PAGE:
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International lessons in new methods for grading and integrating cost effectiveness evidence into clinical practice guidelines.

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Antioch, Kathryn M, Drummond, Michael F, Niessen, Louis ORCID: https://orcid.org/0000-0002-8639-5191 and Vondeling, Hindrik (2017) 'International lessons in new methods for grading and integrating cost effectiveness evidence into clinical practice guidelines.'. Cost Effectiveness and Resource Allocation, Vol 15, Issue 1.

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Abstract

Economic evidence is influential in health technology assessment world-wide. Clinical Practice Guidelines (CPG) can enable economists to include economic information on health care provision. Application of economic evidence in CPGs, and its integration into clinical practice and national decision making is hampered by objections from professions, paucity of economic evidence or lack of policy commitment. The use of state-of-art economic methodologies will improve this. Economic evidence can be graded by ‘checklists’ to establish the best evidence for decision making given methodological rigor. New economic evaluation checklists, Multi-Criteria Decision Analyses (MCDA) and other decision criteria enable health economists to impact on decision making world-wide. We analyse the methodologies for integrating economic evidence into CPG agencies globally, including the Agency of Health Research and Quality (AHRQ) in the USA, National Health and Medical Research Council (NHMRC) and Australian political reforms. The Guidelines and Economists Network International (GENI) Board members from Australia, UK, Canada and Denmark presented the findings at the conference of the International Health Economists Association (IHEA) and we report conclusions and developments since. The Consolidated Guidelines for the Reporting of Economic Evaluations (CHEERS) 24 item check list can be used by AHRQ, NHMRC, other CPG and health organisations, in conjunction with the Drummond ten-point check list and a questionnaire that scores that checklist for grading studies, when assessing economic evidence. Cost-effectiveness Analysis (CEA) thresholds, opportunity cost and willingness-to-pay (WTP) are crucial issues for decision rules in CEA generally, including end-of-life therapies. Limitations of inter-rater reliability in checklists can be addressed by including more than one assessor to reach a consensus, especially when impacting on treatment decisions. We identify priority areas to generate economic evidence for CPGs by NHMRC, AHRQ, and other agencies. The evidence may cover demand for care issues such as involved time, logistics, innovation price, price sensitivity, substitutes and complements, WTP, absenteeism and presentism. Supply issues may include economies of scale, efficiency changes, and return on investment. Involved equity and efficiency measures may include cost-of-illness, disease burden, quality-of-life, budget impact, cost-effective ratios, net benefits and disparities in access and outcomes. Priority setting remains essential and trade-off decisions between policy criteria can be based on MCDA, both in evidence based clinical medicine and in health planning.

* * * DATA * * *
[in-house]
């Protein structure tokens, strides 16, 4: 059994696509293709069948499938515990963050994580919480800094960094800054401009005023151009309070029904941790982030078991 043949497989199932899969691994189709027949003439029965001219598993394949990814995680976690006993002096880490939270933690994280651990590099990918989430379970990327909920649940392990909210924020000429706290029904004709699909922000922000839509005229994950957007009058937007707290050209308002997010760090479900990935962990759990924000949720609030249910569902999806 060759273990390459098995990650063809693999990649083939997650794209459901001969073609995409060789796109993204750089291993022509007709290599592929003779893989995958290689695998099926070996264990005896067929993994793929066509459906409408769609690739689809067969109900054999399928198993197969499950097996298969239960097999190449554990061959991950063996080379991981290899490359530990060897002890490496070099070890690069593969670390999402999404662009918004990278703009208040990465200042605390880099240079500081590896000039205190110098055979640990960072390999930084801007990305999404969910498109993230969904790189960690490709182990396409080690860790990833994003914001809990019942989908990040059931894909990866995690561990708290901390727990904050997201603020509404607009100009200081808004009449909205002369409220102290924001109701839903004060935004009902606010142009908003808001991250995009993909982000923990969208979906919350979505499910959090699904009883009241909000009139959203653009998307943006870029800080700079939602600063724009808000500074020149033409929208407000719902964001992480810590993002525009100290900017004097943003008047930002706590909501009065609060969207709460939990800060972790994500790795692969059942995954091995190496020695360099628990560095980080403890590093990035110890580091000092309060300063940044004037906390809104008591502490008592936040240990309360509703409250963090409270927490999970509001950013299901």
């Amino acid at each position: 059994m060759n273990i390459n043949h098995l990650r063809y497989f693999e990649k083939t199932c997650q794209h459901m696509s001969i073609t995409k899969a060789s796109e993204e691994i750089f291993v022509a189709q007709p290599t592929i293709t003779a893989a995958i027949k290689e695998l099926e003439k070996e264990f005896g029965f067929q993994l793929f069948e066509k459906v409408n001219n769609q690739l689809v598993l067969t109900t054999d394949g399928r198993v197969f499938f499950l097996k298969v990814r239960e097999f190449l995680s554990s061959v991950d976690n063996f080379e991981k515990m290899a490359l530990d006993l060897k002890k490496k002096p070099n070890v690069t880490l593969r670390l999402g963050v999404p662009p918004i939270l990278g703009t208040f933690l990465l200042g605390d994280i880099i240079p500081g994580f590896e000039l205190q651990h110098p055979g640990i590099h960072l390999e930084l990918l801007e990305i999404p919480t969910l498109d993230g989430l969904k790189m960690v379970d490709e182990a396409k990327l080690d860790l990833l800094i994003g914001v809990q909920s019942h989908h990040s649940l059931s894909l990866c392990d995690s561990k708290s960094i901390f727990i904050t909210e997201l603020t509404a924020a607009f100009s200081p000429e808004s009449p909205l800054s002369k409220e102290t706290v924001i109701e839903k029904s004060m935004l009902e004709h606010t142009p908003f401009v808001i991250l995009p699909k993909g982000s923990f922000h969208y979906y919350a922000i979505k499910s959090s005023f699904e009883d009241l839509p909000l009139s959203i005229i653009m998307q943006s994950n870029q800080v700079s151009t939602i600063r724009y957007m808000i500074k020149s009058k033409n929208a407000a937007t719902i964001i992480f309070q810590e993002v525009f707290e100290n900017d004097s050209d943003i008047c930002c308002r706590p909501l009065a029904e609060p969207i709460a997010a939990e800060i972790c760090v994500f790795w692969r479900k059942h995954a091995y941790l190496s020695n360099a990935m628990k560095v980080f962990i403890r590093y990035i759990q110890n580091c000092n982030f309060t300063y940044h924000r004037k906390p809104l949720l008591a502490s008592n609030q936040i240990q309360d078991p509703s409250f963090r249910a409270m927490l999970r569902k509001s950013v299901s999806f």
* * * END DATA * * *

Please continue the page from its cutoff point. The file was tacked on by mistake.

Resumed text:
Item Type: Article
Subjects: QY Clinical Pathology > QY 4 General works
WA Public Health > WA 30 Socioeconomic factors in public health (General)
WA Public Health > Health Administration and Organization > WA 530 International health administration
Faculty: Department: Clinical Sciences & International Health > Clinical Sciences Department
Digital Object Identifer (DOI): https://doi.org/10.1186/s12962-017-0063-x
SWORD Depositor: JISC Pubrouter
Depositing User: JISC Pubrouter
Date Deposited: 17 Mar 2017 10:40
Last Modified: 30 Aug 2019 17:25
URI: https://archive.lstmed.ac.uk/id/eprint/6892

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